Thermal and mechanical optimisation of diode laser bar packaging

Aachen / Publikationsserver der RWTH Aachen University (2007) [Dissertation / PhD Thesis]

Page(s): III, 124 S. : Ill., graph. Darst.


Increasing the reliability of high power diode laser bars as a viable photon source in pumping and direct applications is necessary as increased reliability reduces costs and makes diode lasers more attractive for use. High stress levels and high thermal loads are the limiting factors for the lifetime of diode lasers. Large amounts of stress can be caused by the packaging process due to the expansion mismatch of the semiconductor and heat sink materials. Ductile solder is used to compensate for the mismatch. By using an expansion matched submount, a brittle solder such as gold-tin can be used. At the same time, due to the lower thermal conductivity of this expansion matched material, the thermal load increases. Here, the effects of expansion matching work against the reduction of the thermal load. For higher reliability of diode lasers, the packaging induced stress and thermal load need to be reduced.The thermal and mechanical influence of the packaging process on diode laser bars is described. One method to reduce mechanical strain is to use expansion matched heat sinks. To demonstrate this, expansion matched packages using two different types of actively cooled expansion matched heat sinks were developed. The integrated design has the advantage of having low thermal resistance. As the simulated as well as the experimental results show, the expansion mismatch of the expansion matched heat sink is nearly 1 ppm/K, instead of the 10 ppm/K mismatch seen in a conventional copper package. The thermal resistance is 0.55 K/W compared to 0.45 KW seen in the reference copper heat sink. The expansion matched heat sink increases the thermal load when compared with copper heat sinks. Stress measurements show that the stress is also reduced by a factor of 2.5. These results lead to an increase in the lifetime of diode lasers mounted on these expansion matched heat sinks compared to the reference bars packaged on copper heat sinks. The FEM-simulations have been confirmed as accurate, so that this simulation tool can be used to design new types of expansion matched heat sinks with advanced materials such as diamond composites. Another method utilised to reduce mechanical stress, which is also used in standard packages with copper heat sinks, is to optimise the solder layer. The soft and ductile indium solder has the task of reducing the packaging induced stress during plastic deformation. The possibility of reducing stress by adapting the solder metallurgy was investigated in detail. Diffusion takes place during the soldering process which allows all of the gold available in the contact plating of the heat sink and the laser bar to diffuse into the indium solder. There, the brittle AuIn2 intermetallic compound is formed. It is shown that the possibility of plastic deformation decreases with an increase of the intermetallic compound fraction. If the indium layer is thick enough, the intermetallic compound has nearly no influence on the relaxation behaviour of the solder joint. The thermal influence of a thicker solder layer is similar to that of a thin solder layer. Simulations and experiments show that the temperature increases caused by increasing the thickness from 2 µm to 10 µm is less than 1 K. The increased solder thickness is a way to reduce significantly the packaging induced stress for packages on copper heat sinks and has nearly no effect on the thermal behaviour. It was also shown, that a thicker solder layer and expansion matched heat sink can lower packaging induced stress.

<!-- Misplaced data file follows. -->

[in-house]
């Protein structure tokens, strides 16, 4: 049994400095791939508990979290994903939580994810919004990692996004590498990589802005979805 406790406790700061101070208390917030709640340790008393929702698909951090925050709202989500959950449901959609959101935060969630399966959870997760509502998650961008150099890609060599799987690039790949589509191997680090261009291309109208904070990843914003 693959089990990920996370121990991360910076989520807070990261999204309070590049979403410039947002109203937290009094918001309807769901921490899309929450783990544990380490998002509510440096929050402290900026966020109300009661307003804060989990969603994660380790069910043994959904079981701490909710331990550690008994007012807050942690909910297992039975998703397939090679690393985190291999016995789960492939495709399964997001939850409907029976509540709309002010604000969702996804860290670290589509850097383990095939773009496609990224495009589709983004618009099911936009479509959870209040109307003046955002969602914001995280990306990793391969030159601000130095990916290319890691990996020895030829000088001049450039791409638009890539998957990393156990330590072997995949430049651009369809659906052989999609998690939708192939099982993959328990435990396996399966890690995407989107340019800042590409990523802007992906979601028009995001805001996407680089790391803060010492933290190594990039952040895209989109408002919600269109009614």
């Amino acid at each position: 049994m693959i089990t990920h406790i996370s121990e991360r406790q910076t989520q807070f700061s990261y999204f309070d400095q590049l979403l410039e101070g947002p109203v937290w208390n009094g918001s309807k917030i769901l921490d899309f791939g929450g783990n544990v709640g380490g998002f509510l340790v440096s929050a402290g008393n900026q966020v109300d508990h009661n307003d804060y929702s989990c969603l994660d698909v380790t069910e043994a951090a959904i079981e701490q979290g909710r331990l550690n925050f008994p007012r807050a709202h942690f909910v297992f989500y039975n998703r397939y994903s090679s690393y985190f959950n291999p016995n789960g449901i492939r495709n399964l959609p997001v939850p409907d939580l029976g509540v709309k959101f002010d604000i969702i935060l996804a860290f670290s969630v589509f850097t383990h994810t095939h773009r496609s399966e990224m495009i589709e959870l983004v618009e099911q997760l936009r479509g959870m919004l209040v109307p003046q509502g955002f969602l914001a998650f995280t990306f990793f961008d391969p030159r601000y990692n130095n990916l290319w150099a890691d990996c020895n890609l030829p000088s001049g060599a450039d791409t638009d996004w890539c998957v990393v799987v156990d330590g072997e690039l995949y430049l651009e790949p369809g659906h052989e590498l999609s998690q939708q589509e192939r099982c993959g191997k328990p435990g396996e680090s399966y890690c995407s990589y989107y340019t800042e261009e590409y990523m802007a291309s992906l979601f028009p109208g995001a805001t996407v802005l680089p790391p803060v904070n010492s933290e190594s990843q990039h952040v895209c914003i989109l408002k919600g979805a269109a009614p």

Scholz, Christian


Poprawe, Reinhart


  • URN: urn:nbn:de:hbz:82-opus-19765